Have you ever seen an ant farm?
It’s a whole micro-world under glass where ants go about their business and can be observed and manipulated by the curious child who owns one of them. The ants carry their loads of leaf fragments many times their size, have their social interactions, reproduce, grow up, and die in these controlled environments. The ants go about their lives probably unaware that they are trapped and completely at the mercy of the child peering down on them. An ant farm is a perfect description for the way I viewed human existence. I felt as if I were an ant in one of those ant farms.
I believed in G-d, but I thought He was up there looking at me through the glass.
I was subject to His whims, and He could be deciding at any minute that it was time for me to get squashed by a little rock that was as big as a boulder from my perspective. He might just get tired of playing with me as one of his expendable creatures and destroy me and my whole world between His thumb and forefinger. Or I could suddenly be injected by a fatal disease in my blood, the kind my father had before he was snuffed out.
It was still early winter and not as cold and snowy as it could get when I headed for Wilton to visit an old friend who was now living in a primitive wood cabin without running water some miles from town. It was now fast coming to be the end of my life as I had always known it, and the names were anyway being written in vanishing ink so that I don’t remember her name. Like me, she had some good reasons for leaving behind her successful career in advertising and was now working as a librarian in the town of Wilton.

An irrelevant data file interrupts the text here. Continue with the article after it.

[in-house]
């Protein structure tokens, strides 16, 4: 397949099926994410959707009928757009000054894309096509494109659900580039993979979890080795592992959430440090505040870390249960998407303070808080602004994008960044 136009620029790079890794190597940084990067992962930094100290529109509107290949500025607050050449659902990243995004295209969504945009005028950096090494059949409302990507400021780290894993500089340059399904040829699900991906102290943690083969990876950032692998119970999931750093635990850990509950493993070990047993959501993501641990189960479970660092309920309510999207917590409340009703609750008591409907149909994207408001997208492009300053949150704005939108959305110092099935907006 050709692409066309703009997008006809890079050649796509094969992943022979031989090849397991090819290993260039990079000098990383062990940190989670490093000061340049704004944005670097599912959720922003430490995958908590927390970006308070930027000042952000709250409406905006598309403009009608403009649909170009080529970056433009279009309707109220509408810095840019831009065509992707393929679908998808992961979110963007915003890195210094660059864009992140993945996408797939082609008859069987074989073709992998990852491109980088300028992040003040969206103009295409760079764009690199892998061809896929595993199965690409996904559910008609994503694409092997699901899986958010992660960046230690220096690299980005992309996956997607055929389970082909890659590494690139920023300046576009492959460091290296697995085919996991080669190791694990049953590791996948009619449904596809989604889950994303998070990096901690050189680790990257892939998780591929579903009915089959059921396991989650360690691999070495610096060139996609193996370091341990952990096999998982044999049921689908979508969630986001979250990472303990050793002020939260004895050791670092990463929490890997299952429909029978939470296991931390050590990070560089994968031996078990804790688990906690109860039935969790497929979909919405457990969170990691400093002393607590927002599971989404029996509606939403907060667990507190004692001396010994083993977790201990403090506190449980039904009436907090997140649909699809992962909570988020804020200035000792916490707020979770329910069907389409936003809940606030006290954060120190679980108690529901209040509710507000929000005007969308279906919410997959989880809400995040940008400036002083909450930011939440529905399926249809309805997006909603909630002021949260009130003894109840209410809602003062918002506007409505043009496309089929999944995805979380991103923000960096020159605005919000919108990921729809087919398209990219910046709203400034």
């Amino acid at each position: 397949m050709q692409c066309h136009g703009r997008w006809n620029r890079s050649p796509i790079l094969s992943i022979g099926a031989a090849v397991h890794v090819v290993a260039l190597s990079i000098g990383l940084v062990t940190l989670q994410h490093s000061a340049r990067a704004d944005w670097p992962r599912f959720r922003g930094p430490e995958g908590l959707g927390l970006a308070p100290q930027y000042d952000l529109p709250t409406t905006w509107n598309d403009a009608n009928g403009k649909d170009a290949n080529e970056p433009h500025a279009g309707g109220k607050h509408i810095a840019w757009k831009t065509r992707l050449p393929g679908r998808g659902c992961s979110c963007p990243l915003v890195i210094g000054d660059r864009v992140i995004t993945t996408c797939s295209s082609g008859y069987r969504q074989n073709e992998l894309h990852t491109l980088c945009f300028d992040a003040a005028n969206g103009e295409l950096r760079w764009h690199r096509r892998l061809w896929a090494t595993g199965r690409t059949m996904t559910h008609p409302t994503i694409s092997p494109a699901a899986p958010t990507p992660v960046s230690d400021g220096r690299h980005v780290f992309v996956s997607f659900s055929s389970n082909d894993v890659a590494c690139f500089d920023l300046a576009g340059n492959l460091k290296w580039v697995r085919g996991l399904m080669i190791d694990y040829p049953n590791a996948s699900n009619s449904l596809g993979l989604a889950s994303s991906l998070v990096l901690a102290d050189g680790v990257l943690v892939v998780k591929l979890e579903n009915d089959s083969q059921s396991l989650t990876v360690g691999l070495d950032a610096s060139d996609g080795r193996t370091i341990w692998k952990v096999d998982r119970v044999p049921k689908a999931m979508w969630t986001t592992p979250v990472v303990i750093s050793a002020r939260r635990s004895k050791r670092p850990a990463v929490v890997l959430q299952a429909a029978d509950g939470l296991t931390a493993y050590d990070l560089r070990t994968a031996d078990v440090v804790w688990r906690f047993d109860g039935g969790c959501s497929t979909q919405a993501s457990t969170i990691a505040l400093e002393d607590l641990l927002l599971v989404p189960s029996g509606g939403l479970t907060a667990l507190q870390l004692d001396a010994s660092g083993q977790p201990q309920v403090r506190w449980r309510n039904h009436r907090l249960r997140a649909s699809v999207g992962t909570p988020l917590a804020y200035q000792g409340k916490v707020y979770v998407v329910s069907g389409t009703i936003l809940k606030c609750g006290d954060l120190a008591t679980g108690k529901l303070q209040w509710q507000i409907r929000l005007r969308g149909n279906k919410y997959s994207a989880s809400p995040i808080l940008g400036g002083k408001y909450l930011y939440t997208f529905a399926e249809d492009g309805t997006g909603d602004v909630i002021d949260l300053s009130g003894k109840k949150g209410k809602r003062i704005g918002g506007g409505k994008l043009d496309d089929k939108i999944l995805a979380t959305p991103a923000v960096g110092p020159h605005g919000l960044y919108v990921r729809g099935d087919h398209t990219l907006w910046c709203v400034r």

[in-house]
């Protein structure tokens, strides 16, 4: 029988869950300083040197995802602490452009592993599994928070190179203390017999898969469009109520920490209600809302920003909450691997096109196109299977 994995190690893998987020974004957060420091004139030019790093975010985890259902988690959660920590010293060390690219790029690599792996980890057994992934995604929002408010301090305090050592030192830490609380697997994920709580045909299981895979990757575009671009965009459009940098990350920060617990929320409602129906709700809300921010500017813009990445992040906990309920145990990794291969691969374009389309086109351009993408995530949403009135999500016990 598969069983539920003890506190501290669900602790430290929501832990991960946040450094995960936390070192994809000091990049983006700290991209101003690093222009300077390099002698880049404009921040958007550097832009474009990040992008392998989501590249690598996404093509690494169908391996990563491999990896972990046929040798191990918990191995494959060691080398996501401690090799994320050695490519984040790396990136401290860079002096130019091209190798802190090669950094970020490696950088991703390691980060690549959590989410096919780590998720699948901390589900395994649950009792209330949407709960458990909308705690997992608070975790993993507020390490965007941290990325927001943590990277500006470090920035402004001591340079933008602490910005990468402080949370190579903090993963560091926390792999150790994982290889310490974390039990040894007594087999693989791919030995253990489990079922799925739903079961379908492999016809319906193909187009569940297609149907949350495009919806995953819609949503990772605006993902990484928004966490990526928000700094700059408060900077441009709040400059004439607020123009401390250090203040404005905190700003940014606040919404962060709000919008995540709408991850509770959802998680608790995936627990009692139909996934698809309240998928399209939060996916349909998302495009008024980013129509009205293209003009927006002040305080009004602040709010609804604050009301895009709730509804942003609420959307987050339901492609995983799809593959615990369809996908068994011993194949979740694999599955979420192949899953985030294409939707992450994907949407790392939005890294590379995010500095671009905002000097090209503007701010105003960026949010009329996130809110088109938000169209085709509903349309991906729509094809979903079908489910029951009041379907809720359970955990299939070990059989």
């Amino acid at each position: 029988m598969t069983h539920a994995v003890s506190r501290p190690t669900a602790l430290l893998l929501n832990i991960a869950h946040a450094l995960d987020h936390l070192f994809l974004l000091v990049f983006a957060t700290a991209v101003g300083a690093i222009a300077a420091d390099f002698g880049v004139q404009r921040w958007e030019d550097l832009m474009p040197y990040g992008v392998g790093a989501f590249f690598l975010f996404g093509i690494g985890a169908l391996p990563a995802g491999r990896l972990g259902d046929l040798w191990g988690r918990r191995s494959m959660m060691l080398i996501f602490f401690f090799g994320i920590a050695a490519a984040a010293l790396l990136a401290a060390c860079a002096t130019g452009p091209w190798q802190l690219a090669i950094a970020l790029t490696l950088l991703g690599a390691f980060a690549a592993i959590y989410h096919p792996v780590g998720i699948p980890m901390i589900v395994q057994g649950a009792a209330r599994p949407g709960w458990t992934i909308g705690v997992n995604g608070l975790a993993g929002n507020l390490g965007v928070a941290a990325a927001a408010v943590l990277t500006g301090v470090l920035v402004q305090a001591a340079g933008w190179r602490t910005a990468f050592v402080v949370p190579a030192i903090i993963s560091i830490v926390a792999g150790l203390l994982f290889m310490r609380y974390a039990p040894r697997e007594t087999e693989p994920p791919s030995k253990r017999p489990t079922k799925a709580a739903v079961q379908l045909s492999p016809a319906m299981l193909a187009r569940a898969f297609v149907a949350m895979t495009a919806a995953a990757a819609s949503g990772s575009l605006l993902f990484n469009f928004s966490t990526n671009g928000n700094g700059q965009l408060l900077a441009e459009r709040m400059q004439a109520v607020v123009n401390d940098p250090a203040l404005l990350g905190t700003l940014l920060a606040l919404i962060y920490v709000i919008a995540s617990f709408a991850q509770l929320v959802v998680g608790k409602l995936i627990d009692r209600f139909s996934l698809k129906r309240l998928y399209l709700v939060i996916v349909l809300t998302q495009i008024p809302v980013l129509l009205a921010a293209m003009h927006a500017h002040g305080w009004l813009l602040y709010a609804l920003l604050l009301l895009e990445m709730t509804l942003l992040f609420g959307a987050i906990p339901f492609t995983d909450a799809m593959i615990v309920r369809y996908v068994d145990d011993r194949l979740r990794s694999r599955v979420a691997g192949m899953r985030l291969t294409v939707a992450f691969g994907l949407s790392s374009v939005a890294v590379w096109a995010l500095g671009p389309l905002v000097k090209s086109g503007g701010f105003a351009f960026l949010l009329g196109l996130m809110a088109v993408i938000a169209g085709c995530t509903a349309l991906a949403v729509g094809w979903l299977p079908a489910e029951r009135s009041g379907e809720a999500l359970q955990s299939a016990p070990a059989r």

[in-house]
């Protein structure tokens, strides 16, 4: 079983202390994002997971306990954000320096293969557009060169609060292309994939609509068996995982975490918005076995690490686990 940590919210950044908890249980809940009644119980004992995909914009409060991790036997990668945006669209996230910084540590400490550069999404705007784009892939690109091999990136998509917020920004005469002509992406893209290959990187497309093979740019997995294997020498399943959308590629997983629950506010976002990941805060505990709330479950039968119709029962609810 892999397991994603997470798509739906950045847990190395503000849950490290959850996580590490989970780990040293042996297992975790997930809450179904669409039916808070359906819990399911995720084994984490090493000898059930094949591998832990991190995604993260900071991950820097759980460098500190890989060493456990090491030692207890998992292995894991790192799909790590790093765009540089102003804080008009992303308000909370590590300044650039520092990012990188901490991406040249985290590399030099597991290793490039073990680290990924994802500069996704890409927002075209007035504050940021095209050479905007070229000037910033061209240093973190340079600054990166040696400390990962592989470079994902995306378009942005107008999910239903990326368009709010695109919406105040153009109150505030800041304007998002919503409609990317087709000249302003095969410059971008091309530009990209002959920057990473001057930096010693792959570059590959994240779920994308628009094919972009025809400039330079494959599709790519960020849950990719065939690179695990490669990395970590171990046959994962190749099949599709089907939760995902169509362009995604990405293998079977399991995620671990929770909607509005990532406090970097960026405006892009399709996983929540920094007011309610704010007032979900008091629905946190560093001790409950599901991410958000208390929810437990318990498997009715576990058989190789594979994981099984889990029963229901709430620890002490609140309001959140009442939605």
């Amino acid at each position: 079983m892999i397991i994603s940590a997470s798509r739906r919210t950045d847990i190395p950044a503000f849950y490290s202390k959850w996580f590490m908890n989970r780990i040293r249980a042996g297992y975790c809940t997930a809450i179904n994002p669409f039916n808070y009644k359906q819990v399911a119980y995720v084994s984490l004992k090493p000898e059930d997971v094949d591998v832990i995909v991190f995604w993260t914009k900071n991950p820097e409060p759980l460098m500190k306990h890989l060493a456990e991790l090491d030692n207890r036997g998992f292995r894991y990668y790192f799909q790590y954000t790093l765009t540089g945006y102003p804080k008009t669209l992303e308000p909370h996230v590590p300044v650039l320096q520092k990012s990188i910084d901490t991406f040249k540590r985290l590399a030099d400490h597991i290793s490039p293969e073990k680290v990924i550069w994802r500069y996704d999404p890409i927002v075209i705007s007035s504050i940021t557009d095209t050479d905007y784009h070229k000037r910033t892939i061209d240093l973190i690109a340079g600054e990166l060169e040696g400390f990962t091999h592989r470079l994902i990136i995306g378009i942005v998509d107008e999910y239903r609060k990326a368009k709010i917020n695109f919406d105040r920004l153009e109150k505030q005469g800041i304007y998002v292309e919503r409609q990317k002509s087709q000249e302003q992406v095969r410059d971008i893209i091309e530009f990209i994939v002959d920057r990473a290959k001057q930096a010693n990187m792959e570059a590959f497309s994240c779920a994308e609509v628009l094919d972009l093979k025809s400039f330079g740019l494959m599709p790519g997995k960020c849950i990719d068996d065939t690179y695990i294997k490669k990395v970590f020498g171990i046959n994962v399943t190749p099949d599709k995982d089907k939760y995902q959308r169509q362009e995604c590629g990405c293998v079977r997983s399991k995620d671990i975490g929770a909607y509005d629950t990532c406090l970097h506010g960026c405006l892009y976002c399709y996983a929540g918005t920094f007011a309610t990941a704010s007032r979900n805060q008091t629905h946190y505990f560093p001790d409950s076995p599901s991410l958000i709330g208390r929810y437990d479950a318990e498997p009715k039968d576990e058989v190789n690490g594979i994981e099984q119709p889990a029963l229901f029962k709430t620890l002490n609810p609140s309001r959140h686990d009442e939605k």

With some time on my hands until my friend came home from work, I parked my car near her cabin and set out on a very, very long trek along Highway 27, that appeared on the map as a thin black line, as thin as they get. If my purpose was to reach Wilton because there was something I needed to buy in the hardware store or a letter to mail at the post office, I would have driven in my car, but I had no purpose in mind except that the movement helped to dull the pain I was feeling. If I kept moving, kept putting one foot in front of the other, then I wasn’t hurting myself or anyone else.
Does it really need any explanation, this six or seven mile hike along the highway, starting out in the afternoon and ending several hours later? Those who understand from their own experience will understand the desperate mood I was in as I focused on putting one foot in front of the other.
It felt as if moving was all I could do to stay alive.
It started out as a distraction from the pain. Then I began to feel that I was being pursued by some supernatural powers that were nasty. Or maybe I was pushing back on an incoming nervous breakdown or deep, deep depression, the kind that people don’t return from, and moving seemed to be the only strategy. It was cold and got colder as the sun went down, but I was wearing my feather down parka and insulated mittens so that the cold was bearable as long as I kept on moving.
I had been having dreams of my father during the years since he passed. Those dreams were basically always the same though the details were variable. He would appear wearing the black suit they had put on him for his funeral. He always wore a black suit, but this one was his best—the one he wore to weddings or bar mitzvahs. He would stand wearing that black suit on the periphery of the dream landscape and just look at me silently. The dreams were like movies where he always made his starring appearance, never saying a word and always wearing that black suit.